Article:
Tell me about a time when you had that “Ah ha! This is working!” moment?
I think Arkansas is a really interesting example. In Arkansas, we struggled to organize at first in the early days because this has been such a hopeless issue there. But then what happened was that lawmakers passed a guns on campus bill. The governor signed it into law with a lobbyist from the NRA standing next to him. It allowed guns in Razorback Stadium, where alcohol is served.
Suddenly women and moms were coming out of the woodwork because they were so outraged. And they started getting involved in Moms Demand Action. We grew from like two local groups to over a dozen across the state. They were able to carve out an exemption for Razorback Stadium and that was an early win. And then two of our volunteers ran for office. One is a professor in Fayetteville and the second one was a retired nurse and a Moms Demand Action volunteer, who ran against the man who put the gun bill forward, she beat him by 12 points.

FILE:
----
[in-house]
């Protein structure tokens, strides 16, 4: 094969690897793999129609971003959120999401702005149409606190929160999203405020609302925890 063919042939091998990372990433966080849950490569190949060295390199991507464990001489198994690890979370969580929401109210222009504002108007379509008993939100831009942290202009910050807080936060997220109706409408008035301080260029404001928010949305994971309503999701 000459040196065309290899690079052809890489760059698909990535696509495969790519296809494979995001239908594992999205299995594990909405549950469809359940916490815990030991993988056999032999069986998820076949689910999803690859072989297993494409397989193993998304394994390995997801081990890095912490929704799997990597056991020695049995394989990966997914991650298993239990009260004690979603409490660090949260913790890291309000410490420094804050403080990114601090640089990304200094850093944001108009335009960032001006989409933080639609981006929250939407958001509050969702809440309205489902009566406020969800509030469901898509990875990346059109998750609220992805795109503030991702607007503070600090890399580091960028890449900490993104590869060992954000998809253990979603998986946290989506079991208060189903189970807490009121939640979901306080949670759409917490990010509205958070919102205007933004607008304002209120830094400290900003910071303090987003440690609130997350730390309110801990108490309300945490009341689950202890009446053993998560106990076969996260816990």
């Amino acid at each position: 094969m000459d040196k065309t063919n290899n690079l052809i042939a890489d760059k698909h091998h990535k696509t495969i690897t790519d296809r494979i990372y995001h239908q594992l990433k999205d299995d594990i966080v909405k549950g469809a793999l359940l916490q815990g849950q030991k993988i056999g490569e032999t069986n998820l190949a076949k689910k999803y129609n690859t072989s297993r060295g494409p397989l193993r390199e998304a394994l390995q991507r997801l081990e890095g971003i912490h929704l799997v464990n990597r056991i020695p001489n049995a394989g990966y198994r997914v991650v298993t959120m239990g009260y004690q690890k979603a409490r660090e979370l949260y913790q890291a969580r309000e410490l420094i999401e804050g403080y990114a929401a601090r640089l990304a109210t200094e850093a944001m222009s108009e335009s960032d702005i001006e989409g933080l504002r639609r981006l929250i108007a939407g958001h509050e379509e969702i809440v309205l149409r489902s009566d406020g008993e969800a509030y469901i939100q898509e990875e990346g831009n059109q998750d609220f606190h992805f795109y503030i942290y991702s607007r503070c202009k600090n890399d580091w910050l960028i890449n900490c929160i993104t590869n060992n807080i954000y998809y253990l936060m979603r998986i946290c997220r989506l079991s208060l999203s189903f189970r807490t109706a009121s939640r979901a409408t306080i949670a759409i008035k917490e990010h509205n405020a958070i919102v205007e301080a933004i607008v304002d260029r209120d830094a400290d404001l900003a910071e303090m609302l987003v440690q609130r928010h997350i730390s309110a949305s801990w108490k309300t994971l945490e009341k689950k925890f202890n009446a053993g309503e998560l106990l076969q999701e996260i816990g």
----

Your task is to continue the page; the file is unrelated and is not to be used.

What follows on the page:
And then this year they were able to parlay that political power into stopping all of the NRA’s agenda in Arkansas, including a stand your ground bill.
What is the one thing you hope people take away from your book?
It’s two things. One, is that we’re winning. People are waiting for this cathartic moment in Congress that hasn’t happened yet, but it’s so important to pay attention to the work that’s being done on the ground. We are winning in state houses and in board rooms.
It’s so comforting to hear you say that.
Yeah! What I’ve learned over the last six years is that Congress is not where this work begins, it’s where it ends, like most social issues in this country. When Sandy Hook happened, we didn’t have a political movement with any power. We do now. In just six years. Those wins on the ground will eventually point Congress and the president, whoever that [ends up being], in the right direction.